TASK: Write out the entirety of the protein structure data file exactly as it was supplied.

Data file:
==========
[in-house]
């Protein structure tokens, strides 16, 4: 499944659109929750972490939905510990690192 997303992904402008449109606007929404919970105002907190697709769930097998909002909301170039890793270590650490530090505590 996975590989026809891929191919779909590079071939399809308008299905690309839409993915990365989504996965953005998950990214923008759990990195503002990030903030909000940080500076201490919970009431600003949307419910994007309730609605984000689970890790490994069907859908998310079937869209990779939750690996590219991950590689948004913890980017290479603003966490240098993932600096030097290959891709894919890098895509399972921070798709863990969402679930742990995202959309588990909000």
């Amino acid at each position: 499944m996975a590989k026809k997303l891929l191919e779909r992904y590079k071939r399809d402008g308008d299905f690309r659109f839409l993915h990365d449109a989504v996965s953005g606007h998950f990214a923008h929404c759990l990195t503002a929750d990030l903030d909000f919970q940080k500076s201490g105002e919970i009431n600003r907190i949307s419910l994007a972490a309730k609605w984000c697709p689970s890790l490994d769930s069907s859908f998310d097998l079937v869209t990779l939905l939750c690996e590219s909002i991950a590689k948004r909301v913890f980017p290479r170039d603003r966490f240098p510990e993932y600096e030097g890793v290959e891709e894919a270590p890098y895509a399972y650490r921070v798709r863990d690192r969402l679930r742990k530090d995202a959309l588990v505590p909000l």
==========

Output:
[in-house]
């Protein structure tokens, strides 16, 4: 499944659109929750972490939905510990690192 997303992904402008449109606007929404919970105002907190697709769930097998909002909301170039890793270590650490530090505590 996975590989026809891929191919779909590079071939399809308008299905690309839409993915990365989504996965953005998950990214923008759990990195503002990030903030909000940080500076201490919970009431600003949307419910994007309730609605984000689970890790490994069907859908998310079937869209990779939750690996590219991950590689948004913890980017290479603003966490240098993932600096030097290959891709894919890098895509399972921070798709863990969402679930742990995202959309588990909000």
């Amino acid at each position: 499944m996975a590989k026809k997303l891929l191919e779909r992904y590079k071939r399809d402008g308008d299905f690309r659109f839409l993915h990365d449109a989504v996965s953005g606007h998950f990214a923008h929404c759990l990195t503002a929750d990030l903030d909000f919970q940080k500076s201490g105002e919970i009431n600003r907190i949307s419910l994007a972490a309730k609605w984000c697709p689970s890790l490994d769930s069907s859908f998310d097998l079937v869209t990779l939905l939750c690996e590219s909002i991950a590689k948004r909301v913890f980017p290479r170039d603003r966490f240098p510990e993932y600096e030097g890793v290959e891709e894919a270590p890098y895509a399972y650490r921070v798709r863990d690192r969402l679930r742990k530090d995202a959309l588990v505590p909000l």